The Unbearable Burden: Sudan’s Crippling Economic Crisis and the absence of Plan B
By Magdi A. Mofadal
It is known that the Transitional Government of Sudan inherited a lot of challenges from the deposed regime; chief among them is the crippling economic crisis. This crisis was the driving force behind the popular protests that culminated in the collapse of the previous regime in April 2019.It is the biggest challenge not only for the Transitional Government but for the future of the country itself.
The symptoms of this crisis range from a two-digit inflation rate to a steep depreciation of the Sudanese Pound to high budget and Balance of Payments deficits. The banking system is crimpling. With only 6% of GDP, Sudan has one of the lowest tax collection rates in the World. The country also suffers from an unsustainable external debt which is more than $50 billion.
This dire economic situation was a direct result of many factors; some of them even predate the deposed regime that came to power in 1989. A major factor that contributed substantially to this crisis is the internal conflicts that Sudan has been suffering from since 1955. These conflicts not only led to draining the country’s meager resources but to tarnishing its image and led to high levels of human suffering and displacement that impacted millions of citizens throughout the conflicts lifecycle.
Conflicts, among other factors, also led to poisoning of Sudan’s relations with the international community and to imposing different types of sanctions on the country. This, in turn, deprived the country from official development aid (ODA), from benefiting from international debt-relief initiatives, and from receiving substantial foreign investments.
Military and security expenditures ballooned as a result of conflicts and have been taking the lion’s share of the budget. This has been taking place at the expense of spending on social services, economic development and infrastructure.
Coupled with conflicts, there were other factors that contributed to the economic crisis such as mismanagement of the resources, corruption, lack of sound economic policies, weak accountability for economic crises, and the failure to harness the oil boom in the period 2000-2010 to support the productive sectors and infrastructure
Faced with this crisis, the Transitional Government adopted a two-pronged economic reform policy. This policy aims at satisfying the urgent needs of the population on one hand, and preparing for robust economic reforms on the other hand. Taking into account the magnitude of the crisis, it is increasingly becoming evident that there is no way to rescue the Sudanese economy without substantial support from the international community.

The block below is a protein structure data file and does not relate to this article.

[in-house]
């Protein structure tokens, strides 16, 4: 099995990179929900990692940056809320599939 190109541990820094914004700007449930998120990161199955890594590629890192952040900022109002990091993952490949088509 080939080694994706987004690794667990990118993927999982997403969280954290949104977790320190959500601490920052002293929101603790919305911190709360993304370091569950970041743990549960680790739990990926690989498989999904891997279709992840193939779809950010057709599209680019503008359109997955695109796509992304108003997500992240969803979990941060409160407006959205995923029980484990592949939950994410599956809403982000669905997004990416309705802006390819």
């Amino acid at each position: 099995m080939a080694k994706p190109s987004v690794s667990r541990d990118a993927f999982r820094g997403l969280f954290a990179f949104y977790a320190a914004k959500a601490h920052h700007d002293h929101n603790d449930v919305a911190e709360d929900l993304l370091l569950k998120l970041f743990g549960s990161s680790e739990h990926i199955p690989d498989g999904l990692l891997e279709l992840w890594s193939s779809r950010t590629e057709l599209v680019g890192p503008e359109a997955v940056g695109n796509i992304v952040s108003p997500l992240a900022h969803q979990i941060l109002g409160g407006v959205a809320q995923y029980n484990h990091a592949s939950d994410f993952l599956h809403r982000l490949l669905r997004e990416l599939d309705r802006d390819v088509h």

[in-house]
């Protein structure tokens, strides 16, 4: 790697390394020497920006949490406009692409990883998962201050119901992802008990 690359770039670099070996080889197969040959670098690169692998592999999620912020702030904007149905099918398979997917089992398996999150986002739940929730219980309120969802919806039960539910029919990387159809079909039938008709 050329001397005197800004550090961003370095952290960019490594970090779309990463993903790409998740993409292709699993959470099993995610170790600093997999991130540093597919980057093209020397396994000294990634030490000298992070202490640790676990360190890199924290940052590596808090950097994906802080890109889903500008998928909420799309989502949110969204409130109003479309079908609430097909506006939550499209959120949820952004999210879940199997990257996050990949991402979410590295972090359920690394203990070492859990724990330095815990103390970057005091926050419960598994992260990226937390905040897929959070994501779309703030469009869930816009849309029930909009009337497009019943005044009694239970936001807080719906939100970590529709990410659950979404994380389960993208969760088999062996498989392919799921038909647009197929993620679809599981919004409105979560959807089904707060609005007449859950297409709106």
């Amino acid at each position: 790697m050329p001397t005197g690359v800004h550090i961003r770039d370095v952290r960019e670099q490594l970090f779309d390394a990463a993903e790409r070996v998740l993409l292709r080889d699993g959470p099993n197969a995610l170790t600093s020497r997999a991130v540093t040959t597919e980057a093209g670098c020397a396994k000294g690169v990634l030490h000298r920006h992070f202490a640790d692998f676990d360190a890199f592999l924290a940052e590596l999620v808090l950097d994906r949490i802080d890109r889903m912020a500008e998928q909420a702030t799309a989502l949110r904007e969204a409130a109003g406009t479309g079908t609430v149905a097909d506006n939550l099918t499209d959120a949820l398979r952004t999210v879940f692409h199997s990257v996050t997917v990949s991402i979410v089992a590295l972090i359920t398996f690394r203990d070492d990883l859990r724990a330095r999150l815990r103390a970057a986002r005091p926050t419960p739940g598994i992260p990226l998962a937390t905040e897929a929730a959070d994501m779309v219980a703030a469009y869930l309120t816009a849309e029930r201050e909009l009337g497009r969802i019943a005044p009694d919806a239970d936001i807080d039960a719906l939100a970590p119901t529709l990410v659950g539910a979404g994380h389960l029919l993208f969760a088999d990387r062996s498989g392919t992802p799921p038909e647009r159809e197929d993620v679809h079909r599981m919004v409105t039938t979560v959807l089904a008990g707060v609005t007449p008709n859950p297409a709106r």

There is a real possibility that the country can collapse if the international community does not support it. There is no plan “B” for supporting Sudan at this very historical juncture. Sudan has to succeed or to succeed. Sudan is on the verge to become the next successful story in Africa. But all that is achieved thus far will be endangered if the economic crisis is not immediately addressed.
To avoid this bleak scenario not only for Sudan, but for the region and the international community, a concerted and robust support for Sudan is badly needed. It is hoped that the April 2020 donor’s conference will be the right answer. The United States has to expedite the process of delisting Sudan from the States Sponsor of Terrorism (SST) list. Sudan cannot move a step forward without this delisting.
Every effort must be exerted to achieve peace in Sudan as soon as possible. An all-inclusive and comprehensive national healing, reconciliation and justice process has to be launched immediately. The need for foresightedness, proper prioritization and statesmanship cannot be overemphasized.
On the other hand, there is an urgent need for prudent economic policy, strict financial discipline, transparency, and accountability. Tough economic decisions have to be taken in order to put the economy on the right track.
One can confidently expect that without taking all these measures together there is an imminent danger that this historic opportunity may slip away from us. Let us all put our hands together to write a new shining page in the history of Sudan.
(The writer is the Charge’ de’Affires ad interim, Sudan Embassy, Washington)